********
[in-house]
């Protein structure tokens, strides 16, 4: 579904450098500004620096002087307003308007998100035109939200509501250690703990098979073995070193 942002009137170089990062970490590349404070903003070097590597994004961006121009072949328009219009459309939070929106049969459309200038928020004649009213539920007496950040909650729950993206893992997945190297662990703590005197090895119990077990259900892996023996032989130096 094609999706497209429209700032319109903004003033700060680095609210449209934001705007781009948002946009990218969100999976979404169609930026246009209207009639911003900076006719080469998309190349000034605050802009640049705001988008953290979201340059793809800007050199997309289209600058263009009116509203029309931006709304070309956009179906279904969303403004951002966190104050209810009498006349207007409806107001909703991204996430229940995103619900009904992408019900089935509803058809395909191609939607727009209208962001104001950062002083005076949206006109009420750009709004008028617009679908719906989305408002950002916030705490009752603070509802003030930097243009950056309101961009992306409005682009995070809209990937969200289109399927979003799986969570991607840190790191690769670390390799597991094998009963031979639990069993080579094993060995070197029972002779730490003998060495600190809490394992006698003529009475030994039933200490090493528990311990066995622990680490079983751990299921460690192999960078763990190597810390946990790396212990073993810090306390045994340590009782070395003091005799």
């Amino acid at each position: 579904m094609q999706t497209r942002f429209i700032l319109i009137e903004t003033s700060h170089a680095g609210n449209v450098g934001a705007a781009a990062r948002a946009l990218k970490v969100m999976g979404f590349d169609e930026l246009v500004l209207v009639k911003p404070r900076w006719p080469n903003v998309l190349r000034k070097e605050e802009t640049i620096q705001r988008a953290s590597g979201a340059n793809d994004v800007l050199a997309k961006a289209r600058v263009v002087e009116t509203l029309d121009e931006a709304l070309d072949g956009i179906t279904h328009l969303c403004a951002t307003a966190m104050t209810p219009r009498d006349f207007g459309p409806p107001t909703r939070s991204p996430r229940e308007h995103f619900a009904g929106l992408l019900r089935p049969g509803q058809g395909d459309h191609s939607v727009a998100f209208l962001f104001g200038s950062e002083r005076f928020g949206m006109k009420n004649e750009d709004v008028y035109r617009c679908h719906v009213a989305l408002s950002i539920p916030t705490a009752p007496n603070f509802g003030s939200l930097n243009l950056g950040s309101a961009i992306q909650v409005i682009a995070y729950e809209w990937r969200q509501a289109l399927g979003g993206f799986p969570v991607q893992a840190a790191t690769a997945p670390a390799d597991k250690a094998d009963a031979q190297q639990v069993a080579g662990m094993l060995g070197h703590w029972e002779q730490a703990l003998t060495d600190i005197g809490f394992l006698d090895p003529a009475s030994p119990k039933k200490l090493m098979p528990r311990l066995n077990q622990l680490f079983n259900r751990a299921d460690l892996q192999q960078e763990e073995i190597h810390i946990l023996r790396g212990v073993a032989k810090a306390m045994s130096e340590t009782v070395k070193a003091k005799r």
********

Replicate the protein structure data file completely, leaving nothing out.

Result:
[in-house]
């Protein structure tokens, strides 16, 4: 579904450098500004620096002087307003308007998100035109939200509501250690703990098979073995070193 942002009137170089990062970490590349404070903003070097590597994004961006121009072949328009219009459309939070929106049969459309200038928020004649009213539920007496950040909650729950993206893992997945190297662990703590005197090895119990077990259900892996023996032989130096 094609999706497209429209700032319109903004003033700060680095609210449209934001705007781009948002946009990218969100999976979404169609930026246009209207009639911003900076006719080469998309190349000034605050802009640049705001988008953290979201340059793809800007050199997309289209600058263009009116509203029309931006709304070309956009179906279904969303403004951002966190104050209810009498006349207007409806107001909703991204996430229940995103619900009904992408019900089935509803058809395909191609939607727009209208962001104001950062002083005076949206006109009420750009709004008028617009679908719906989305408002950002916030705490009752603070509802003030930097243009950056309101961009992306409005682009995070809209990937969200289109399927979003799986969570991607840190790191690769670390390799597991094998009963031979639990069993080579094993060995070197029972002779730490003998060495600190809490394992006698003529009475030994039933200490090493528990311990066995622990680490079983751990299921460690192999960078763990190597810390946990790396212990073993810090306390045994340590009782070395003091005799």
């Amino acid at each position: 579904m094609q999706t497209r942002f429209i700032l319109i009137e903004t003033s700060h170089a680095g609210n449209v450098g934001a705007a781009a990062r948002a946009l990218k970490v969100m999976g979404f590349d169609e930026l246009v500004l209207v009639k911003p404070r900076w006719p080469n903003v998309l190349r000034k070097e605050e802009t640049i620096q705001r988008a953290s590597g979201a340059n793809d994004v800007l050199a997309k961006a289209r600058v263009v002087e009116t509203l029309d121009e931006a709304l070309d072949g956009i179906t279904h328009l969303c403004a951002t307003a966190m104050t209810p219009r009498d006349f207007g459309p409806p107001t909703r939070s991204p996430r229940e308007h995103f619900a009904g929106l992408l019900r089935p049969g509803q058809g395909d459309h191609s939607v727009a998100f209208l962001f104001g200038s950062e002083r005076f928020g949206m006109k009420n004649e750009d709004v008028y035109r617009c679908h719906v009213a989305l408002s950002i539920p916030t705490a009752p007496n603070f509802g003030s939200l930097n243009l950056g950040s309101a961009i992306q909650v409005i682009a995070y729950e809209w990937r969200q509501a289109l399927g979003g993206f799986p969570v991607q893992a840190a790191t690769a997945p670390a390799d597991k250690a094998d009963a031979q190297q639990v069993a080579g662990m094993l060995g070197h703590w029972e002779q730490a703990l003998t060495d600190i005197g809490f394992l006698d090895p003529a009475s030994p119990k039933k200490l090493m098979p528990r311990l066995n077990q622990l680490f079983n259900r751990a299921d460690l892996q192999q960078e763990e073995i190597h810390i946990l023996r790396g212990v073993a032989k810090a306390m045994s130096e340590t009782v070395k070193a003091k005799r």